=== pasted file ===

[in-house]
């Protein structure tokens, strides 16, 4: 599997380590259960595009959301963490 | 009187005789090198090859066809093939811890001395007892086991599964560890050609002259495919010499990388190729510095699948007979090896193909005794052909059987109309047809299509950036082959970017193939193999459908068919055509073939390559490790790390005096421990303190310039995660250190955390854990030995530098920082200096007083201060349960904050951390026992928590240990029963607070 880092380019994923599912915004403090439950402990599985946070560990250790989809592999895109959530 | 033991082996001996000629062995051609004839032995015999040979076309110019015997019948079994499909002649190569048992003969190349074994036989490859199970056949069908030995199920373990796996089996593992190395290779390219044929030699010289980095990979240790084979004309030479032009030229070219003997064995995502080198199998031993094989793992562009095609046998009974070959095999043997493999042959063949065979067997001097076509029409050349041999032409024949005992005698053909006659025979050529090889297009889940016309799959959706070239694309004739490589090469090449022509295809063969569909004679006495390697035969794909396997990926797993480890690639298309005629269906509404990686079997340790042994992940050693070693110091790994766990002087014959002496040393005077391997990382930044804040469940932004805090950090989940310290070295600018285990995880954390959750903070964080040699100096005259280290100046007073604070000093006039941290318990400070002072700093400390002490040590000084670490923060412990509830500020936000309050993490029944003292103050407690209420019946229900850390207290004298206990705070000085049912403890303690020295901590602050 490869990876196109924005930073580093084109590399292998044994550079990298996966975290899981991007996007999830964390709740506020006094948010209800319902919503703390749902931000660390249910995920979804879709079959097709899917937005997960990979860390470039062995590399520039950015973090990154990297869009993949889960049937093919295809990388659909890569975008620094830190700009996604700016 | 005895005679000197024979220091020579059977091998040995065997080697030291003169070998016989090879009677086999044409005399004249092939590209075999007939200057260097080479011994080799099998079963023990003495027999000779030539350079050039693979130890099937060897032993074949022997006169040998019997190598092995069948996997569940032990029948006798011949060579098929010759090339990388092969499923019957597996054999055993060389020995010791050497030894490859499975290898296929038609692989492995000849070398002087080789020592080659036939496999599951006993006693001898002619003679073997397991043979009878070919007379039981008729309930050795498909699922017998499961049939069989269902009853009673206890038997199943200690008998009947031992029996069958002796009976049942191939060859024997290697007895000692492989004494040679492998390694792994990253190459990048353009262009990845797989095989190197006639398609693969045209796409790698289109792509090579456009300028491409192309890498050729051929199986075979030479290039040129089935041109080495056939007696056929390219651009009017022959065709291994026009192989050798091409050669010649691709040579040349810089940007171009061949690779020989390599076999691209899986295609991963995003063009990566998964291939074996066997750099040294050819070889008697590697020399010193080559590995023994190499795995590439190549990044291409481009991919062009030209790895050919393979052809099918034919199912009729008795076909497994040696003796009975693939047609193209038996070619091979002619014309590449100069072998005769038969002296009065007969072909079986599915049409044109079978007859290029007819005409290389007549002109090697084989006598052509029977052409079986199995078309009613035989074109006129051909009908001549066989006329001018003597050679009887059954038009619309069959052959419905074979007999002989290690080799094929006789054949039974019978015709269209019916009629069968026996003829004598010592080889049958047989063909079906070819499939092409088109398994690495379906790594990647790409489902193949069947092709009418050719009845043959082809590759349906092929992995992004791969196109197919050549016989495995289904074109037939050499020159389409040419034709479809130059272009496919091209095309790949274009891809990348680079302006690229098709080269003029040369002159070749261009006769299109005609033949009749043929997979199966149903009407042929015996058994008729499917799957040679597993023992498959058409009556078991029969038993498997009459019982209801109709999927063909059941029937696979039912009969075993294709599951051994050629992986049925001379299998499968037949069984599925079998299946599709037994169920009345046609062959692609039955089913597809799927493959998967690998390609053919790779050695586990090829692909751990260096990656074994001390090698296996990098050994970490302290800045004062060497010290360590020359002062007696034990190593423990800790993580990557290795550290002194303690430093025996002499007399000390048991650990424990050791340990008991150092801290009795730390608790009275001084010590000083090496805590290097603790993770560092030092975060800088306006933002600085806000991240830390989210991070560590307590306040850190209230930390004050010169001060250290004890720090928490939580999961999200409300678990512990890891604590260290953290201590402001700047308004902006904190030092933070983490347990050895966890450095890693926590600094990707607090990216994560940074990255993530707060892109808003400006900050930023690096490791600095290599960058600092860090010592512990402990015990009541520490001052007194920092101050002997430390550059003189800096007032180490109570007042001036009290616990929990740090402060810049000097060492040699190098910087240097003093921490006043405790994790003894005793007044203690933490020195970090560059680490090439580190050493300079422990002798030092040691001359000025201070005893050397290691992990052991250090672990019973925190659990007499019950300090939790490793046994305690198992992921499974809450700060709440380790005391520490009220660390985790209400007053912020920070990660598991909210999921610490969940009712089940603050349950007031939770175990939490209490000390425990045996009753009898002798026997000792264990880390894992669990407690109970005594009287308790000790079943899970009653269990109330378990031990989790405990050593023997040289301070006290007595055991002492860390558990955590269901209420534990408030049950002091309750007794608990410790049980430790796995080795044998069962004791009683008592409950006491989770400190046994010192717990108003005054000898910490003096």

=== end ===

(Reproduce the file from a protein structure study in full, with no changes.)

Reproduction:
[in-house]
């Protein structure tokens, strides 16, 4: 599997380590259960595009959301963490 | 009187005789090198090859066809093939811890001395007892086991599964560890050609002259495919010499990388190729510095699948007979090896193909005794052909059987109309047809299509950036082959970017193939193999459908068919055509073939390559490790790390005096421990303190310039995660250190955390854990030995530098920082200096007083201060349960904050951390026992928590240990029963607070 880092380019994923599912915004403090439950402990599985946070560990250790989809592999895109959530 | 033991082996001996000629062995051609004839032995015999040979076309110019015997019948079994499909002649190569048992003969190349074994036989490859199970056949069908030995199920373990796996089996593992190395290779390219044929030699010289980095990979240790084979004309030479032009030229070219003997064995995502080198199998031993094989793992562009095609046998009974070959095999043997493999042959063949065979067997001097076509029409050349041999032409024949005992005698053909006659025979050529090889297009889940016309799959959706070239694309004739490589090469090449022509295809063969569909004679006495390697035969794909396997990926797993480890690639298309005629269906509404990686079997340790042994992940050693070693110091790994766990002087014959002496040393005077391997990382930044804040469940932004805090950090989940310290070295600018285990995880954390959750903070964080040699100096005259280290100046007073604070000093006039941290318990400070002072700093400390002490040590000084670490923060412990509830500020936000309050993490029944003292103050407690209420019946229900850390207290004298206990705070000085049912403890303690020295901590602050 490869990876196109924005930073580093084109590399292998044994550079990298996966975290899981991007996007999830964390709740506020006094948010209800319902919503703390749902931000660390249910995920979804879709079959097709899917937005997960990979860390470039062995590399520039950015973090990154990297869009993949889960049937093919295809990388659909890569975008620094830190700009996604700016 | 005895005679000197024979220091020579059977091998040995065997080697030291003169070998016989090879009677086999044409005399004249092939590209075999007939200057260097080479011994080799099998079963023990003495027999000779030539350079050039693979130890099937060897032993074949022997006169040998019997190598092995069948996997569940032990029948006798011949060579098929010759090339990388092969499923019957597996054999055993060389020995010791050497030894490859499975290898296929038609692989492995000849070398002087080789020592080659036939496999599951006993006693001898002619003679073997397991043979009878070919007379039981008729309930050795498909699922017998499961049939069989269902009853009673206890038997199943200690008998009947031992029996069958002796009976049942191939060859024997290697007895000692492989004494040679492998390694792994990253190459990048353009262009990845797989095989190197006639398609693969045209796409790698289109792509090579456009300028491409192309890498050729051929199986075979030479290039040129089935041109080495056939007696056929390219651009009017022959065709291994026009192989050798091409050669010649691709040579040349810089940007171009061949690779020989390599076999691209899986295609991963995003063009990566998964291939074996066997750099040294050819070889008697590697020399010193080559590995023994190499795995590439190549990044291409481009991919062009030209790895050919393979052809099918034919199912009729008795076909497994040696003796009975693939047609193209038996070619091979002619014309590449100069072998005769038969002296009065007969072909079986599915049409044109079978007859290029007819005409290389007549002109090697084989006598052509029977052409079986199995078309009613035989074109006129051909009908001549066989006329001018003597050679009887059954038009619309069959052959419905074979007999002989290690080799094929006789054949039974019978015709269209019916009629069968026996003829004598010592080889049958047989063909079906070819499939092409088109398994690495379906790594990647790409489902193949069947092709009418050719009845043959082809590759349906092929992995992004791969196109197919050549016989495995289904074109037939050499020159389409040419034709479809130059272009496919091209095309790949274009891809990348680079302006690229098709080269003029040369002159070749261009006769299109005609033949009749043929997979199966149903009407042929015996058994008729499917799957040679597993023992498959058409009556078991029969038993498997009459019982209801109709999927063909059941029937696979039912009969075993294709599951051994050629992986049925001379299998499968037949069984599925079998299946599709037994169920009345046609062959692609039955089913597809799927493959998967690998390609053919790779050695586990090829692909751990260096990656074994001390090698296996990098050994970490302290800045004062060497010290360590020359002062007696034990190593423990800790993580990557290795550290002194303690430093025996002499007399000390048991650990424990050791340990008991150092801290009795730390608790009275001084010590000083090496805590290097603790993770560092030092975060800088306006933002600085806000991240830390989210991070560590307590306040850190209230930390004050010169001060250290004890720090928490939580999961999200409300678990512990890891604590260290953290201590402001700047308004902006904190030092933070983490347990050895966890450095890693926590600094990707607090990216994560940074990255993530707060892109808003400006900050930023690096490791600095290599960058600092860090010592512990402990015990009541520490001052007194920092101050002997430390550059003189800096007032180490109570007042001036009290616990929990740090402060810049000097060492040699190098910087240097003093921490006043405790994790003894005793007044203690933490020195970090560059680490090439580190050493300079422990002798030092040691001359000025201070005893050397290691992990052991250090672990019973925190659990007499019950300090939790490793046994305690198992992921499974809450700060709440380790005391520490009220660390985790209400007053912020920070990660598991909210999921610490969940009712089940603050349950007031939770175990939490209490000390425990045996009753009898002798026997000792264990880390894992669990407690109970005594009287308790000790079943899970009653269990109330378990031990989790405990050593023997040289301070006290007595055991002492860390558990955590269901209420534990408030049950002091309750007794608990410790049980430790796995080795044998069962004791009683008592409950006491989770400190046994010192717990108003005054000898910490003096």